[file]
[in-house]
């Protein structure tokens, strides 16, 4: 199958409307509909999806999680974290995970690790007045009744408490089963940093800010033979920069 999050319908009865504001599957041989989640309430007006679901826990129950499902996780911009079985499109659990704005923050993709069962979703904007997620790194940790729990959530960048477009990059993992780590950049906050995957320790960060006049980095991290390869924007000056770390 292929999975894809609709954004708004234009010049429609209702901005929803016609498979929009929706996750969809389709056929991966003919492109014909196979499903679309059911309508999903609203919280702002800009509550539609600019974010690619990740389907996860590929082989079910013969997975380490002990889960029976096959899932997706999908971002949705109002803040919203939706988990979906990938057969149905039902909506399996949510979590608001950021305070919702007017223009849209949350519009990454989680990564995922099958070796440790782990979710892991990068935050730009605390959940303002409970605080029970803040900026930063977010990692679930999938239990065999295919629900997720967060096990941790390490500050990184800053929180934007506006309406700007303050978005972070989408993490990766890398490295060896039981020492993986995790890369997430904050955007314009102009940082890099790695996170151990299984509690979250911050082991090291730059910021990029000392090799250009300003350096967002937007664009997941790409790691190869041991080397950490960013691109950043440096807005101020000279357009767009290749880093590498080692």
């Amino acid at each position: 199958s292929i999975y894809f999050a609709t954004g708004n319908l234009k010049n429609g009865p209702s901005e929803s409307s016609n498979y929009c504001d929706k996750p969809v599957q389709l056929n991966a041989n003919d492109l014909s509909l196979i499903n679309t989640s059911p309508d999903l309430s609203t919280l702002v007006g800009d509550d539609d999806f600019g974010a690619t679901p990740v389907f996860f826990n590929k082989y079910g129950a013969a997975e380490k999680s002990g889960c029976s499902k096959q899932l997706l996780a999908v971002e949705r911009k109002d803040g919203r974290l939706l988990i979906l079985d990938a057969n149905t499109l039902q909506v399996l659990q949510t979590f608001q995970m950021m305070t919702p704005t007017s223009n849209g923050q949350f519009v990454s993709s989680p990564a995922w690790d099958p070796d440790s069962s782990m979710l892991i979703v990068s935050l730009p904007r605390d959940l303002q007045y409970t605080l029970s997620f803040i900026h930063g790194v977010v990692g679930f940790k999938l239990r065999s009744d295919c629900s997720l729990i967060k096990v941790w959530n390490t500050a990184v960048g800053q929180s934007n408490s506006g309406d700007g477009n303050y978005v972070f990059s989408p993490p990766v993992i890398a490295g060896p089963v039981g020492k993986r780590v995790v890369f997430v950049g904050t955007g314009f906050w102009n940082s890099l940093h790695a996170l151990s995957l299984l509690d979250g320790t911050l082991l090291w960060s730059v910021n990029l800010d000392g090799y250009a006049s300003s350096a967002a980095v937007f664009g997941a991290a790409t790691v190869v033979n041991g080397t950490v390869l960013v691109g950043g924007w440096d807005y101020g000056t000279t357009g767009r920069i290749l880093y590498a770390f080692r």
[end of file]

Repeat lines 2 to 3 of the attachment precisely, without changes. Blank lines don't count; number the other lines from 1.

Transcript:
């Protein structure tokens, strides 16, 4: 199958409307509909999806999680974290995970690790007045009744408490089963940093800010033979920069 999050319908009865504001599957041989989640309430007006679901826990129950499902996780911009079985499109659990704005923050993709069962979703904007997620790194940790729990959530960048477009990059993992780590950049906050995957320790960060006049980095991290390869924007000056770390 292929999975894809609709954004708004234009010049429609209702901005929803016609498979929009929706996750969809389709056929991966003919492109014909196979499903679309059911309508999903609203919280702002800009509550539609600019974010690619990740389907996860590929082989079910013969997975380490002990889960029976096959899932997706999908971002949705109002803040919203939706988990979906990938057969149905039902909506399996949510979590608001950021305070919702007017223009849209949350519009990454989680990564995922099958070796440790782990979710892991990068935050730009605390959940303002409970605080029970803040900026930063977010990692679930999938239990065999295919629900997720967060096990941790390490500050990184800053929180934007506006309406700007303050978005972070989408993490990766890398490295060896039981020492993986995790890369997430904050955007314009102009940082890099790695996170151990299984509690979250911050082991090291730059910021990029000392090799250009300003350096967002937007664009997941790409790691190869041991080397950490960013691109950043440096807005101020000279357009767009290749880093590498080692």
């Amino acid at each position: 199958s292929i999975y894809f999050a609709t954004g708004n319908l234009k010049n429609g009865p209702s901005e929803s409307s016609n498979y929009c504001d929706k996750p969809v599957q389709l056929n991966a041989n003919d492109l014909s509909l196979i499903n679309t989640s059911p309508d999903l309430s609203t919280l702002v007006g800009d509550d539609d999806f600019g974010a690619t679901p990740v389907f996860f826990n590929k082989y079910g129950a013969a997975e380490k999680s002990g889960c029976s499902k096959q899932l997706l996780a999908v971002e949705r911009k109002d803040g919203r974290l939706l988990i979906l079985d990938a057969n149905t499109l039902q909506v399996l659990q949510t979590f608001q995970m950021m305070t919702p704005t007017s223009n849209g923050q949350f519009v990454s993709s989680p990564a995922w690790d099958p070796d440790s069962s782990m979710l892991i979703v990068s935050l730009p904007r605390d959940l303002q007045y409970t605080l029970s997620f803040i900026h930063g790194v977010v990692g679930f940790k999938l239990r065999s009744d295919c629900s997720l729990i967060k096990v941790w959530n390490t500050a990184v960048g800053q929180s934007n408490s506006g309406d700007g477009n303050y978005v972070f990059s989408p993490p990766v993992i890398a490295g060896p089963v039981g020492k993986r780590v995790v890369f997430v950049g904050t955007g314009f906050w102009n940082s890099l940093h790695a996170l151990s995957l299984l509690d979250g320790t911050l082991l090291w960060s730059v910021n990029l800010d000392g090799y250009a006049s300003s350096a967002a980095v937007f664009g997941a991290a790409t790691v190869v033979n041991g080397t950490v390869l960013v691109g950043g924007w440096d807005y101020g000056t000279t357009g767009r920069i290749l880093y590498a770390f080692r």